Grandpa's Great Escape - David Walliams

Genre: Children's/Adventure
Synopsis: Grandpa lives in a Maximum Security Twilight Zone, and his Grandson attempts to set him free. Jack’s Grandpa wears his slippers to the supermarket, serves up tinned tongue for dinner
and often doesn’t remember Jack’s name. But he can still take to the skies in a speeding Spitfire and save the day… An exquisite portrait of the bond between a small boy and his beloved Grandpa – this book takes readers on an incredible journey with Spitfires over London and Great Escapes through the city in a high octane adventure full of comedy and heart.


Review: Even though I guessed in all liklihood this book would not be my sort of thing, I really wanted to give David Walliams a fair chance. I love the premise and I had heard nothing but good things about his other books. Unfortunately, while there are a lot of things I like about the book and the setup showed great promise, ultimately I guessed correctly. There's a very Roald Dahl feel to his work, and I know I'm not the first to say that, but I've never liked Dahl so I'm afraid that's not a plus for me.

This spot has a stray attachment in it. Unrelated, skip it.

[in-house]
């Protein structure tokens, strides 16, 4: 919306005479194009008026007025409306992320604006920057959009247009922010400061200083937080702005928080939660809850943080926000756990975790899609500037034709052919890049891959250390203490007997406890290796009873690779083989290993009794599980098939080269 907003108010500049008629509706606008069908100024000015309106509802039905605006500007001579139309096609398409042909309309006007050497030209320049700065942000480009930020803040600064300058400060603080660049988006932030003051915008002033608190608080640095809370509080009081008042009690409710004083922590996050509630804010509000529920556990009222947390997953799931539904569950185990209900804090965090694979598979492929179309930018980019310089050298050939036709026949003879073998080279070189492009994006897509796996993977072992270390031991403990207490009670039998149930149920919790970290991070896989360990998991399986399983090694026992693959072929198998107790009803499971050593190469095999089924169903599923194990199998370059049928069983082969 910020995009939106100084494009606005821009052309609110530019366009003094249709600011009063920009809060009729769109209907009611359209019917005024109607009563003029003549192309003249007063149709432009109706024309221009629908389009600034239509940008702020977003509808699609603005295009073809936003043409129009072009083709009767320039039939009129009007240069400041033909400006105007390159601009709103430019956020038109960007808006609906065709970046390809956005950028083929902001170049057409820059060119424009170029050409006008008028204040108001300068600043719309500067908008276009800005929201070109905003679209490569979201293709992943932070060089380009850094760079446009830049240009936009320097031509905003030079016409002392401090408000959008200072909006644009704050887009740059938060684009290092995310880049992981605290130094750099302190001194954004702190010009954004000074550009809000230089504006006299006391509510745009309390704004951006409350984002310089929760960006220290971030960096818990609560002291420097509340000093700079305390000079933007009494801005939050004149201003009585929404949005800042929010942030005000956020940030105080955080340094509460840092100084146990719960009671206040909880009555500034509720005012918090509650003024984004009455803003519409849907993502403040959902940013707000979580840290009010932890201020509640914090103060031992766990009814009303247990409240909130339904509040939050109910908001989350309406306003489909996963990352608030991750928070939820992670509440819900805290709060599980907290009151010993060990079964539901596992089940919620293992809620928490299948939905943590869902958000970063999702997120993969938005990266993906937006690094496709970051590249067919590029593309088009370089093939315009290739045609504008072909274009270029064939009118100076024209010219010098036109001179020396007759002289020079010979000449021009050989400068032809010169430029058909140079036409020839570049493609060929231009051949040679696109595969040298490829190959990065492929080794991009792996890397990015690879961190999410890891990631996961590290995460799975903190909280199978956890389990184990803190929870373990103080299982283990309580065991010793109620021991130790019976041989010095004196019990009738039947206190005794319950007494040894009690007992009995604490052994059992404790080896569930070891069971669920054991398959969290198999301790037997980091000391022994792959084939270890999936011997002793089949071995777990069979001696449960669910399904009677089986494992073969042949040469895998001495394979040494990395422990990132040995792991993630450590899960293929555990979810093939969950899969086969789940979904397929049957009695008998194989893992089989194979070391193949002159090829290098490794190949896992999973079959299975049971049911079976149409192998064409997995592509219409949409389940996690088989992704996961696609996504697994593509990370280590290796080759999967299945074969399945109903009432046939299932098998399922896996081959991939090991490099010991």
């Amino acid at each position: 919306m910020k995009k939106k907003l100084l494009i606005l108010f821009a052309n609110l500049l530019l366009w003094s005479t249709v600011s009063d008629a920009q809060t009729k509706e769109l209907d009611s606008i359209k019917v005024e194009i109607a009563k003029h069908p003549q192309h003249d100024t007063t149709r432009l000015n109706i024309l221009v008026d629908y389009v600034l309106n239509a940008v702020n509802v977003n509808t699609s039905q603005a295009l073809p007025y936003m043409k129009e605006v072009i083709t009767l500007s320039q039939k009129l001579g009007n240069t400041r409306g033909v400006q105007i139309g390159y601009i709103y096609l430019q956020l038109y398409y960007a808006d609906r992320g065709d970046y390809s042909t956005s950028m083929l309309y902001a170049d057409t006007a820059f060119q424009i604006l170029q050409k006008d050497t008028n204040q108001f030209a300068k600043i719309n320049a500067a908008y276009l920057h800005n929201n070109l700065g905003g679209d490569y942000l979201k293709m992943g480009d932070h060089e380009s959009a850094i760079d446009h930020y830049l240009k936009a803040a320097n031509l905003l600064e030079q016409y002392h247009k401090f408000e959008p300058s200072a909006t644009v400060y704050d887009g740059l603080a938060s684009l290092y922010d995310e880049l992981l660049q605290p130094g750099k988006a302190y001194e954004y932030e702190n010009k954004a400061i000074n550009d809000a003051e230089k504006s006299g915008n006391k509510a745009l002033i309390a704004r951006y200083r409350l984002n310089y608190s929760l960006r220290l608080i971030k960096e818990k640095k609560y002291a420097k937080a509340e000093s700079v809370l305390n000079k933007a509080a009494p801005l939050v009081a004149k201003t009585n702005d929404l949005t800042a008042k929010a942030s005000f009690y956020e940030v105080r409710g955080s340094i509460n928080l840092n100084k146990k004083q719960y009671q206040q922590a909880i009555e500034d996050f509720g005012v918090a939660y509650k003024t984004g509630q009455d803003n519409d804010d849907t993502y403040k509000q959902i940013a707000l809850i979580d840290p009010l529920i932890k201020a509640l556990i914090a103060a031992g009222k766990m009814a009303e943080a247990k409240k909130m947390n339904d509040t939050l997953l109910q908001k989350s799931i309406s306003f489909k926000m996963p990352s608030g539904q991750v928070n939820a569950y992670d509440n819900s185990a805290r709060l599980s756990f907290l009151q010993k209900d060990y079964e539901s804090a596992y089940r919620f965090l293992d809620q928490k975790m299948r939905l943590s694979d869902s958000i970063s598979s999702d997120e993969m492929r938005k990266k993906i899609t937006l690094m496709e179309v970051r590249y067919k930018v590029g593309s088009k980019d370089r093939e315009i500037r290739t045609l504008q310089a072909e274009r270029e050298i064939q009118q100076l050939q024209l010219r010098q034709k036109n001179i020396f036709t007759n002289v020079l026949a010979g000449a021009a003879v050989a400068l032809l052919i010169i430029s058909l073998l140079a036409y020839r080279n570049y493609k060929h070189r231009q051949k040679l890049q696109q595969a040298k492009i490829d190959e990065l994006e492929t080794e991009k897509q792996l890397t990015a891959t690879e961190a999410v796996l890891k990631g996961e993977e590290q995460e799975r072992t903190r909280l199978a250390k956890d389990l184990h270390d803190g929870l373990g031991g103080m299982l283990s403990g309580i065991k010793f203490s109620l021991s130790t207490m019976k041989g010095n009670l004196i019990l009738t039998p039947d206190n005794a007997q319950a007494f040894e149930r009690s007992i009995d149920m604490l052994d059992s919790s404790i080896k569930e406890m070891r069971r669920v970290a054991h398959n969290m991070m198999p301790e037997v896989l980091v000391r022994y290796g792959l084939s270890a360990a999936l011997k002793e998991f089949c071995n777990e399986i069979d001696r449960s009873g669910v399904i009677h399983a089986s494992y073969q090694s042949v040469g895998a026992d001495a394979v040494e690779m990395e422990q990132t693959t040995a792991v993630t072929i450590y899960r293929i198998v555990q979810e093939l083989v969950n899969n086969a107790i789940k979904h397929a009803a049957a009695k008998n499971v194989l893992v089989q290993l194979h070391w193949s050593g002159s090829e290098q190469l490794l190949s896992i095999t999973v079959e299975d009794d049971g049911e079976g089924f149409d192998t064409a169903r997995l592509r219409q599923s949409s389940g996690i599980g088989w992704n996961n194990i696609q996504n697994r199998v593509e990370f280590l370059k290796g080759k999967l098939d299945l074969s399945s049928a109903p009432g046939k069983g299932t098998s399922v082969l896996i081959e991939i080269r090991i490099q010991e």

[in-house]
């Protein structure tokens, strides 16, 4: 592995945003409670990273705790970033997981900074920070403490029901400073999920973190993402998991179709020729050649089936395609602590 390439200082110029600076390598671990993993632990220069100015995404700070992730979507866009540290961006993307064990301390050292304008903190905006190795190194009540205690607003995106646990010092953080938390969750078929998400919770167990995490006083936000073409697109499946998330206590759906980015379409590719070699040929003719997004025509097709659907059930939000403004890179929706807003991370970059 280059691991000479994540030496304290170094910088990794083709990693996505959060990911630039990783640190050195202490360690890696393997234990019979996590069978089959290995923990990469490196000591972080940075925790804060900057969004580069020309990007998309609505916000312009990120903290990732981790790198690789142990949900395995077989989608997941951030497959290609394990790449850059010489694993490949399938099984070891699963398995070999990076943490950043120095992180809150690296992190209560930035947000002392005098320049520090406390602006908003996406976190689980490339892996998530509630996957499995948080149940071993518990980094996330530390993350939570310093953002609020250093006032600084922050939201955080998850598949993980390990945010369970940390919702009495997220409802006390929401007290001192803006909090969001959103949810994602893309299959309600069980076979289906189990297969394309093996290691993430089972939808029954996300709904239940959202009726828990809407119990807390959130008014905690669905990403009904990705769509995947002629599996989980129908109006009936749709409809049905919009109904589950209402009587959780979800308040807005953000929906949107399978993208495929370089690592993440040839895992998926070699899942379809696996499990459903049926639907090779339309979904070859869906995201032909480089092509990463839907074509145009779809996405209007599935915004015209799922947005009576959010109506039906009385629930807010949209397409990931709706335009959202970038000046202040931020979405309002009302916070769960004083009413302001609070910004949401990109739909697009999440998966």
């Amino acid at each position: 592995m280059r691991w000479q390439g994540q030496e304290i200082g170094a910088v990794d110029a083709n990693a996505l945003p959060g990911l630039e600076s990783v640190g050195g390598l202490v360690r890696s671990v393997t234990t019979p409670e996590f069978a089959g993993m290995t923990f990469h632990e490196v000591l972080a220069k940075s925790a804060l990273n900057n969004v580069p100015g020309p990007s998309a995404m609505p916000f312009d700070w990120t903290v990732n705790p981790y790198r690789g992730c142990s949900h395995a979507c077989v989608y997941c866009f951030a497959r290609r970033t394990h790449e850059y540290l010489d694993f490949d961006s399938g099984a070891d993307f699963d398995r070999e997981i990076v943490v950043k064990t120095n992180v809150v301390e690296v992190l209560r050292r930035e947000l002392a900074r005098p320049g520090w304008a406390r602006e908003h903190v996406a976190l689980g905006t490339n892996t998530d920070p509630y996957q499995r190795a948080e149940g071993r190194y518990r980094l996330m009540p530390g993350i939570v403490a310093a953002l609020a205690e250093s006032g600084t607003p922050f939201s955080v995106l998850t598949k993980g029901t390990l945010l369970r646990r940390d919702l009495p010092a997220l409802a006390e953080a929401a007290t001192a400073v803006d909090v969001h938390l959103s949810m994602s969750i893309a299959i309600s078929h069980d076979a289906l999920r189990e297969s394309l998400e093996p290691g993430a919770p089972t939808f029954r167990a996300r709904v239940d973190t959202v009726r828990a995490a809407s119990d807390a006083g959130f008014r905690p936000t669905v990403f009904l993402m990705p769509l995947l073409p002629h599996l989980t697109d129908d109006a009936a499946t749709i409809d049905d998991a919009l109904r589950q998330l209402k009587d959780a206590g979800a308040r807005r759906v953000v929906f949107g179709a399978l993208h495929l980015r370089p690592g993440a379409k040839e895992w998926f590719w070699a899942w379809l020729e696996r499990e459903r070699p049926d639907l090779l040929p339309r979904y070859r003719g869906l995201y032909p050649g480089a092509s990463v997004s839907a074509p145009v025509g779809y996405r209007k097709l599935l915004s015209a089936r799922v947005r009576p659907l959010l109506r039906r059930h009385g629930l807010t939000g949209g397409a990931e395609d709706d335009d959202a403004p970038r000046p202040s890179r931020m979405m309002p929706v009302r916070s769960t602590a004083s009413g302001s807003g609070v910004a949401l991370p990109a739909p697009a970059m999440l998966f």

Let's talk about the good things, first. It's a very well-written novel. It does not pander, even if it is frequently silly, and it actually contains a glossary at the end explaining the various historical points referred through throughout the story - including who Hitler was. Bit of a history lesson at the end of a book which I do think could genuinely pique childrens' interest in history. The illustrations are fabulous, and add immensely to the story by including accurate depictions of descriptions of the prose, as well as lists, maps etc. The Grandpa character is very very likeable, very sweet, and elicits great sympathy from the reader. Dementia is portrayed quite interestingly - it's never explained in any great or accurate detail, despite the novel containing a mention of 6 million gassed Jews in the glossary.

I suppose that brings me onto what I didn't like - I would have preferred more focus on explaining what dementia is, rather than it primarily being a plot device to enable a history-driven story. I didn't like any of the characters besides Grandpa, and although it's a kids book I couldn't stand the silliness. The two policemen, I can't even remember their names now, for God's sake. Nobody so inept would hold down their jobs. And an entire community would not fail to notice the hoarde of men in women's clothing manning the old folks home. Lastly, the ending. Gah. I won't spoil it, but it gets stupidly impossible and I just can't deal with that at all.

If you like Roald Dahl, you'll probably love this. For what it is, it's great. It's just I don't like what 'it' is.

Rating: 3/5

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